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Journal Article

RTK and TGF-β signaling pathways genes in the sea urchin genome


Poustka,  Albert
Evolution and Development (Albert Poustka), Dept. of Vertebrate Genomics (Head: Hans Lehrach), Max Planck Institute for Molecular Genetics, Max Planck Society;

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Lapraz, F., Röttinger, E., Duboc, V., Range, R., Duloquin, L., Walton, K., et al. (2006). RTK and TGF-β signaling pathways genes in the sea urchin genome. Developmental Biology, 300(1), 132-152. doi:10.1016/j.ydbio.2006.08.048.

Cite as: https://hdl.handle.net/11858/00-001M-0000-0010-831B-8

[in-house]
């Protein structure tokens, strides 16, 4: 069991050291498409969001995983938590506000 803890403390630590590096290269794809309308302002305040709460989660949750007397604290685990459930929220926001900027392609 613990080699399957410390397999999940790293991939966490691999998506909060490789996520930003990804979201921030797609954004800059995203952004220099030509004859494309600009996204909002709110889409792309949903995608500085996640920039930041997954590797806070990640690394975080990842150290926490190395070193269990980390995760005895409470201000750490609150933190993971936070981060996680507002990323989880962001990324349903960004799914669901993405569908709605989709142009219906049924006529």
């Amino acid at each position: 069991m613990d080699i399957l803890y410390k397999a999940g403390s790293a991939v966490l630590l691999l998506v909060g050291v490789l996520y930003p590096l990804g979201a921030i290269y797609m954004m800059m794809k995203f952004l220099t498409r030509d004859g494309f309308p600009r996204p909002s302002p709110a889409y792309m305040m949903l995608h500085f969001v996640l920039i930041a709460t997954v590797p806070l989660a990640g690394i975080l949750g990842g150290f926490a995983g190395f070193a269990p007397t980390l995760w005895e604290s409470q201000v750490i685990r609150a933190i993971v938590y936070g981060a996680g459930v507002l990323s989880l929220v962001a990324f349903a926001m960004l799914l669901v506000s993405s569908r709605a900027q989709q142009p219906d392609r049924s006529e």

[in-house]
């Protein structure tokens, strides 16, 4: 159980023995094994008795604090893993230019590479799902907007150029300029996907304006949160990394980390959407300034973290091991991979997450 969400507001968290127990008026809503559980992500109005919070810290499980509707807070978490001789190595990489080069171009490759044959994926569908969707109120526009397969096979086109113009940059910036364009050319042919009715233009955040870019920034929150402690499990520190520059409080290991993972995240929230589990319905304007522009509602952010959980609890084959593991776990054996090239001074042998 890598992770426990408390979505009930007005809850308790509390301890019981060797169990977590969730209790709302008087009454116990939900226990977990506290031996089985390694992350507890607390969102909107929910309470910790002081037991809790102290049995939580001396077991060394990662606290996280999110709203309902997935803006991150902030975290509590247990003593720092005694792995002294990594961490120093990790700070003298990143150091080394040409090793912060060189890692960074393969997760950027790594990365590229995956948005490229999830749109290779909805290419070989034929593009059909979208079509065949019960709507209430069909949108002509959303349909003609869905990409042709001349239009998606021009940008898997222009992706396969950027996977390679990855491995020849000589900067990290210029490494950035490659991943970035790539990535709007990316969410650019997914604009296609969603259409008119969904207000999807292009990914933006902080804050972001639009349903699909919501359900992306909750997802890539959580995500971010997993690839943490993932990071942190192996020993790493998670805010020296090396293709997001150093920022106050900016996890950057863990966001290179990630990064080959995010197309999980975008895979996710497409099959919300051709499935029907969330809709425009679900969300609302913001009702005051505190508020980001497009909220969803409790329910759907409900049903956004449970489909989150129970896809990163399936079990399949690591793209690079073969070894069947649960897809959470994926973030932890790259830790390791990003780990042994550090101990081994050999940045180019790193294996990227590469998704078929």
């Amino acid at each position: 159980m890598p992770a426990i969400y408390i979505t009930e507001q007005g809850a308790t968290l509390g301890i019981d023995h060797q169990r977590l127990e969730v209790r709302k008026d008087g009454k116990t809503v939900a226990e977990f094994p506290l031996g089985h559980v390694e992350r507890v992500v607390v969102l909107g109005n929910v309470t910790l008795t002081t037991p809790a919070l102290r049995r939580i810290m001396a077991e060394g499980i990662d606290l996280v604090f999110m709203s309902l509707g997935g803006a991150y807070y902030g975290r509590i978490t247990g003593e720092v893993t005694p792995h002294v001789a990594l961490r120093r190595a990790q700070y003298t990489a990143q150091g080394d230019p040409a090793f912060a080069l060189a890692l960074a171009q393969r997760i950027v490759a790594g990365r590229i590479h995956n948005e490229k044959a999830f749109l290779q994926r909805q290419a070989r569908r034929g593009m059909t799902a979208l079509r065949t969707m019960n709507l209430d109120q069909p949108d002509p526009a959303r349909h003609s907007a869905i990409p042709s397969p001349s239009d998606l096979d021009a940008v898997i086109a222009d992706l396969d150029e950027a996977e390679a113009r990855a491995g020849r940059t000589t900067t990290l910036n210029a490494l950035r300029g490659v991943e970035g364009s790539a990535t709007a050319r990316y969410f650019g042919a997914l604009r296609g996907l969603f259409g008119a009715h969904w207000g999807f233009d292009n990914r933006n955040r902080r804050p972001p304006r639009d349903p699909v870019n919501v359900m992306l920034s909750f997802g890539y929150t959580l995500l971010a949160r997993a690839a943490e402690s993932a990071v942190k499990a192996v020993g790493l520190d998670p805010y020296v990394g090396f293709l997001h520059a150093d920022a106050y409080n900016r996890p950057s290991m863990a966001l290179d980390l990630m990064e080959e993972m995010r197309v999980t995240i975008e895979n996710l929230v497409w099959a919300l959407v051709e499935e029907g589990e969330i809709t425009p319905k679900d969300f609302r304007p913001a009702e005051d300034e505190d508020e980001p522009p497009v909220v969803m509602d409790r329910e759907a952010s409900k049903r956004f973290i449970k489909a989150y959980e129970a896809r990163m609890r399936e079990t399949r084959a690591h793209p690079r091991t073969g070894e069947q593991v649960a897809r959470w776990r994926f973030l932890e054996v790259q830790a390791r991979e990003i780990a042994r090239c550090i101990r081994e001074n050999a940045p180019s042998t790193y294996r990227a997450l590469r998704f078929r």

The Receptor Tyrosine kinase (RTK) and TGF-β signaling pathways play essential roles during development in many organisms and regulate a plethora of cellular responses. From the genome sequence of Strongylocentrotus purpuratus, we have made an inventory of the genes encoding receptor tyrosine kinases and their ligands, and of the genes encoding cytokines of the TGF-β superfamily and their downstream components. The sea urchin genome contains at least 20 genes coding for canonical receptor tyrosine kinases. Seventeen of the nineteen vertebrate RTK families are represented in the sea urchin. Fourteen of these RTK among which ALK, CCK4/PTK7, DDR, EGFR, EPH, LMR, MET/RON, MUSK, RET, ROR, ROS, RYK, TIE and TRK are present as single copy genes while pairs of related genes are present for VEGFR, FGFR and INSR. Similarly, nearly all the subfamilies of TGF-β ligands identified in vertebrates are present in the sea urchin genome including the BMP, ADMP, GDF, Activin, Myostatin, Nodal and Lefty, as well as the TGF-β sensu stricto that had not been characterized in invertebrates so far. Expression analysis indicates that the early expression of nodal, BMP2/4 and lefty is restricted to the oral ectoderm reflecting their role in providing positional information along the oral–aboral axis of the embryo. The coincidence between the emergence of TGF-β-related factors such as Nodal and Lefty and the emergence of the deuterostome lineage strongly suggests that the ancestral function of Nodal could have been related to the secondary opening of the mouth which characterizes this clade, a hypothesis supported by functional data in the extant species. The sea urchin genome contains 6 genes encoding TGF-β receptors and 4 genes encoding prototypical Smad proteins. Furthermore, most of the transcriptional activators and repressors shown to interact with Smads in vertebrates have orthologues in echinoderms. Finally, the sea urchin genome contains an almost complete repertoire of genes encoding extracellular modulators of BMP signaling including Chordin, Noggin, Sclerotin, SFRP, Gremlin, DAN and Twisted gastrulation. Taken together, these findings indicate that the sea urchin complement of genes of the RTK and TGF-β signaling pathways is qualitatively very similar to the repertoire present in vertebrates, and that these genes are part of the common genetool kit for intercellular signaling of deuterostomes.